A noted historian and a successful entrepreneur offered some “What now?” suggestions for Longwood’s newest graduates at commencement ceremonies in May.

Longwood awarded 960 bachelor’s degrees in the May 20 undergraduate ceremony and 176 master’s degrees the previous evening*.

During the ceremony for undergraduates, Dr. Edward Ayers encouraged graduates to shape history rather than just accept it, citing Barbara Johns, who sparked the civil rights movement by leading the 1951 school walkout in Farmville, as an example of someone who took history into her own hands.

“Barbara Johns walked out of that tarpaper school in 1951 because she didn’t think history was too heavy to move. She moved it. The world is full of possibility, not merely more of what has always been,” said Ayers, referring to the walkout at the segregated R.R. Moton High School to protest unequal and inadequate conditions for African-American students who attended there.

Leigh Sugg (left), a communication studies major from Newport News, and Genna Bacon, a biology major from Hampton, celebrate one of the most important accomplishments of their lives.

Dr. Edward Ayers (left), noted historian and undergraduatecommencement speaker, with President W. Taylor Reveley IV.

“We always live in unusual times, and we might as well get used to it,” said Ayers, president of the University of Richmond from 2007-15. “The unexpected—good and bad—always happens, but we don’t have to take the bad that happens to us. History can be moved in ways that are better.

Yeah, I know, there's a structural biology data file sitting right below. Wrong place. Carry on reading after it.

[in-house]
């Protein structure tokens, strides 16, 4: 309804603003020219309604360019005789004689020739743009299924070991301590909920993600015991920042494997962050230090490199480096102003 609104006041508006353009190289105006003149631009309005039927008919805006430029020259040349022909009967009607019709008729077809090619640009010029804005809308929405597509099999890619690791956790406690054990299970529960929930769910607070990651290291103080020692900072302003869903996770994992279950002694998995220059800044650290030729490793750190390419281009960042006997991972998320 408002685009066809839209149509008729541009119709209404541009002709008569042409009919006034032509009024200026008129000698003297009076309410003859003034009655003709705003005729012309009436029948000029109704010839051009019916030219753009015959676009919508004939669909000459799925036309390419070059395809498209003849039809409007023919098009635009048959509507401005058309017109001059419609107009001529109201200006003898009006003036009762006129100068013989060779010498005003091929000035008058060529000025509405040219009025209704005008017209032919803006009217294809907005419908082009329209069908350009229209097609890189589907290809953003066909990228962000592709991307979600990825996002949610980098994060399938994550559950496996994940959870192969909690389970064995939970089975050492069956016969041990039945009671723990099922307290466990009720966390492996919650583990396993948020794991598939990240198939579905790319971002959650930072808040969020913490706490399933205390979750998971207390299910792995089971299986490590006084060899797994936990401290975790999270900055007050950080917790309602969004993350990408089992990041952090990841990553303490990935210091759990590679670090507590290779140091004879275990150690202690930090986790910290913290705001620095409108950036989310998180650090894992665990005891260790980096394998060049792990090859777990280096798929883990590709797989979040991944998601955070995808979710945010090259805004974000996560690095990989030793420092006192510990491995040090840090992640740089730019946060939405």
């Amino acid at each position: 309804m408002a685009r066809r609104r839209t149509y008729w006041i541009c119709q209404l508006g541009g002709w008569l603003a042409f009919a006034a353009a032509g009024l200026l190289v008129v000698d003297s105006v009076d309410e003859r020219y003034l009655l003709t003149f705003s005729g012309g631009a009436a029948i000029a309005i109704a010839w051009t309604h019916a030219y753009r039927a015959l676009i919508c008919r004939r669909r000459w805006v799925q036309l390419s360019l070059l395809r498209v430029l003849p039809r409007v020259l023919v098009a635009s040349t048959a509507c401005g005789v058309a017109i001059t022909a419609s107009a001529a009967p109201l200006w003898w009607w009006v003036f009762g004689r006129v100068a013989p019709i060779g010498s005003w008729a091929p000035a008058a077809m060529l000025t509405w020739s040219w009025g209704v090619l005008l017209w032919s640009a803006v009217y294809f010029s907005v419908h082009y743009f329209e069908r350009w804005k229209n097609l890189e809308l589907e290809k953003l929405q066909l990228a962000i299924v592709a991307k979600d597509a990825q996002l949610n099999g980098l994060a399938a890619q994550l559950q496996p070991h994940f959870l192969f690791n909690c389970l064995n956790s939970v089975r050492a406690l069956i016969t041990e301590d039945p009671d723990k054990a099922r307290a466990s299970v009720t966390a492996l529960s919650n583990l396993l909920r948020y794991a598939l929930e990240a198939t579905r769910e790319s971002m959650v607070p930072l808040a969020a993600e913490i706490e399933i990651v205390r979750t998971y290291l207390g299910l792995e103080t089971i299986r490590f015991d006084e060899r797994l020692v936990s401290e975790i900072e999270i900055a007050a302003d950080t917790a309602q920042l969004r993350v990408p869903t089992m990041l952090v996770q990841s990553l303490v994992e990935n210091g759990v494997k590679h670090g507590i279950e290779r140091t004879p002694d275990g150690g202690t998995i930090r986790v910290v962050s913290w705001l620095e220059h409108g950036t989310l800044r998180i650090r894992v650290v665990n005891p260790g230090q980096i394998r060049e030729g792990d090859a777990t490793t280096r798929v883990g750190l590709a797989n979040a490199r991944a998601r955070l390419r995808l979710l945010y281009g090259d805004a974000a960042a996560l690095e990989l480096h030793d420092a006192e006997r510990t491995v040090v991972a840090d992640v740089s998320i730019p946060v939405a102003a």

“The 21st century has been a surprise, but this town has seen history that dwarfs anything we see in our present day.”

In the graduate ceremony, Dr. Gilbert Bland, an entrepreneur who is chairman of the GilJoy Group and a former chairman of the State Council of Higher Education for Virginia, urged graduates to be prepared for “unknown challenges” and “that anonymous teacher called failure.”

Students received master’s degrees in business, communication sciences and disorders, education, English and sociology at graduate commencement.

“You will face the increasing reach and uncertainty of globalization, life’s circumstances, politics, organizational and budgetary cutbacks or the extensions of the technological revolution,” said Bland. “Within these moments of uncertainty are where your true learning, fortitude, creativity and ability to compartmentalize and balance the various demands in your life will be displayed and will rank among your life’s greatest lessons and teachers.”

* These numbers include graduates who completed their studies in August and December 2016.

It was more than commencement for two members of the Class of 2017. In addition to receiving their degrees, Daniel Benjamin Glass, an economics major from Vienna, and Malorie Amanda Kuhn, a history major from Marshall, became engaged during undergraduate commencement. Glass also was commissioned in the Army.

Commencement Honors

Undergraduate Ceremony

Sally Barksdale Hargrett Prize for Academic Excellence
Lauren Paige Newton, communication sciences and disorders

Dan Daniel Senior Award for Scholarship and Citizenship
Amanda Nichole Chappell, psychology

Student-Faculty Recognition Award
Dr. Sujan Henkanaththegedara, assistant professor of biology

Graduate Ceremony

Longwood Graduate Student Award
Christopher Alan Barnes, M.S., counselor education/ mental health counseling track

Lancer Graduate Student Award
Brianne Kathleen McMillan ’15, MBA, real estate concentration

Graduate Leadership Award
Sally Kathleen Wilson, M.S., communication sciences and disorders

Graduate Alumni Award
Kameron Marie Carter, MBA ’12

Faculty Research Award
Dr. Bennie Waller ’90, professor and chair of the Department of Accounting, Economics, Finance, Real Estate and ISCS

Faculty Teaching and Mentoring Award
Dr. Lauren Wynne, assistant professor of counselor education

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